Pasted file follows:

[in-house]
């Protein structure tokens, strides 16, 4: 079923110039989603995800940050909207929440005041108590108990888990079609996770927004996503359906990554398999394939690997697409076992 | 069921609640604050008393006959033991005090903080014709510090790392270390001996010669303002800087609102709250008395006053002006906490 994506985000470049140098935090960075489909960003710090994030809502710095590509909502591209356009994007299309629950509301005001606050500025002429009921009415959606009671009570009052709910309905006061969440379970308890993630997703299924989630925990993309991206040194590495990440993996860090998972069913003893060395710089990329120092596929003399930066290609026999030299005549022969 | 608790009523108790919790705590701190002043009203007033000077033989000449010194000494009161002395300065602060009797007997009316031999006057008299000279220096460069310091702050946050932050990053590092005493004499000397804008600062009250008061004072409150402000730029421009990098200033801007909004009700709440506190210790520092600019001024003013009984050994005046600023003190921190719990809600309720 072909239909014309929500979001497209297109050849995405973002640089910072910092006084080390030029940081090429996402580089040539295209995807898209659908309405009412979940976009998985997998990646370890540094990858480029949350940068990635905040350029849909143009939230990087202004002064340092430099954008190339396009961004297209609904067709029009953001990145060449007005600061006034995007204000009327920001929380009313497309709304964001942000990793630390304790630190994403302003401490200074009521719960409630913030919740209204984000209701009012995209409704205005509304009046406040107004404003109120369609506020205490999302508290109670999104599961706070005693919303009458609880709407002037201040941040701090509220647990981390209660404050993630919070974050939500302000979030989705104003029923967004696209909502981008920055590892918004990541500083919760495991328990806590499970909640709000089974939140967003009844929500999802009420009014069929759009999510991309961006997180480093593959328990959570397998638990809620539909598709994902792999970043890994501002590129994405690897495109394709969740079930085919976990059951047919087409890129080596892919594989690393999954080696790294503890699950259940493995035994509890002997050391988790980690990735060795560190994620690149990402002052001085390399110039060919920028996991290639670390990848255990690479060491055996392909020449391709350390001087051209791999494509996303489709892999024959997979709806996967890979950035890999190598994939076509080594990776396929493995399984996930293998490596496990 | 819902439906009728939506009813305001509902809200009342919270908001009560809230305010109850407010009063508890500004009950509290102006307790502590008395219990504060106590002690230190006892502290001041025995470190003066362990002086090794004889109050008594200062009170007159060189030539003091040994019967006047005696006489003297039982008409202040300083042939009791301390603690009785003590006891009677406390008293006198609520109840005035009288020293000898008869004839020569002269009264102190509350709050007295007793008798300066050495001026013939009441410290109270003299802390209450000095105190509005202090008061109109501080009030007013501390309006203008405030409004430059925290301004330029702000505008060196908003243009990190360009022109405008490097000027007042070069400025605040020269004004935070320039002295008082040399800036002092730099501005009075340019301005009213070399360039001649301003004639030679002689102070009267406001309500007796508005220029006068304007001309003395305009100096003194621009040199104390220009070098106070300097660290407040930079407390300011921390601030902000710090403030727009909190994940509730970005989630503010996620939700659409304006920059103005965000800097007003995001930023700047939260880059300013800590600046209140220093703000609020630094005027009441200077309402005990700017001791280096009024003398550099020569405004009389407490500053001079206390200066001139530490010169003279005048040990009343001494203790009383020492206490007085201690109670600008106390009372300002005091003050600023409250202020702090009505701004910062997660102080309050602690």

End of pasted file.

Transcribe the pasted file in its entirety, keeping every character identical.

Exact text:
[in-house]
């Protein structure tokens, strides 16, 4: 079923110039989603995800940050909207929440005041108590108990888990079609996770927004996503359906990554398999394939690997697409076992 | 069921609640604050008393006959033991005090903080014709510090790392270390001996010669303002800087609102709250008395006053002006906490 994506985000470049140098935090960075489909960003710090994030809502710095590509909502591209356009994007299309629950509301005001606050500025002429009921009415959606009671009570009052709910309905006061969440379970308890993630997703299924989630925990993309991206040194590495990440993996860090998972069913003893060395710089990329120092596929003399930066290609026999030299005549022969 | 608790009523108790919790705590701190002043009203007033000077033989000449010194000494009161002395300065602060009797007997009316031999006057008299000279220096460069310091702050946050932050990053590092005493004499000397804008600062009250008061004072409150402000730029421009990098200033801007909004009700709440506190210790520092600019001024003013009984050994005046600023003190921190719990809600309720 072909239909014309929500979001497209297109050849995405973002640089910072910092006084080390030029940081090429996402580089040539295209995807898209659908309405009412979940976009998985997998990646370890540094990858480029949350940068990635905040350029849909143009939230990087202004002064340092430099954008190339396009961004297209609904067709029009953001990145060449007005600061006034995007204000009327920001929380009313497309709304964001942000990793630390304790630190994403302003401490200074009521719960409630913030919740209204984000209701009012995209409704205005509304009046406040107004404003109120369609506020205490999302508290109670999104599961706070005693919303009458609880709407002037201040941040701090509220647990981390209660404050993630919070974050939500302000979030989705104003029923967004696209909502981008920055590892918004990541500083919760495991328990806590499970909640709000089974939140967003009844929500999802009420009014069929759009999510991309961006997180480093593959328990959570397998638990809620539909598709994902792999970043890994501002590129994405690897495109394709969740079930085919976990059951047919087409890129080596892919594989690393999954080696790294503890699950259940493995035994509890002997050391988790980690990735060795560190994620690149990402002052001085390399110039060919920028996991290639670390990848255990690479060491055996392909020449391709350390001087051209791999494509996303489709892999024959997979709806996967890979950035890999190598994939076509080594990776396929493995399984996930293998490596496990 | 819902439906009728939506009813305001509902809200009342919270908001009560809230305010109850407010009063508890500004009950509290102006307790502590008395219990504060106590002690230190006892502290001041025995470190003066362990002086090794004889109050008594200062009170007159060189030539003091040994019967006047005696006489003297039982008409202040300083042939009791301390603690009785003590006891009677406390008293006198609520109840005035009288020293000898008869004839020569002269009264102190509350709050007295007793008798300066050495001026013939009441410290109270003299802390209450000095105190509005202090008061109109501080009030007013501390309006203008405030409004430059925290301004330029702000505008060196908003243009990190360009022109405008490097000027007042070069400025605040020269004004935070320039002295008082040399800036002092730099501005009075340019301005009213070399360039001649301003004639030679002689102070009267406001309500007796508005220029006068304007001309003395305009100096003194621009040199104390220009070098106070300097660290407040930079407390300011921390601030902000710090403030727009909190994940509730970005989630503010996620939700659409304006920059103005965000800097007003995001930023700047939260880059300013800590600046209140220093703000609020630094005027009441200077309402005990700017001791280096009024003398550099020569405004009389407490500053001079206390200066001139530490010169003279005048040990009343001494203790009383020492206490007085201690109670600008106390009372300002005091003050600023409250202020702090009505701004910062997660102080309050602690």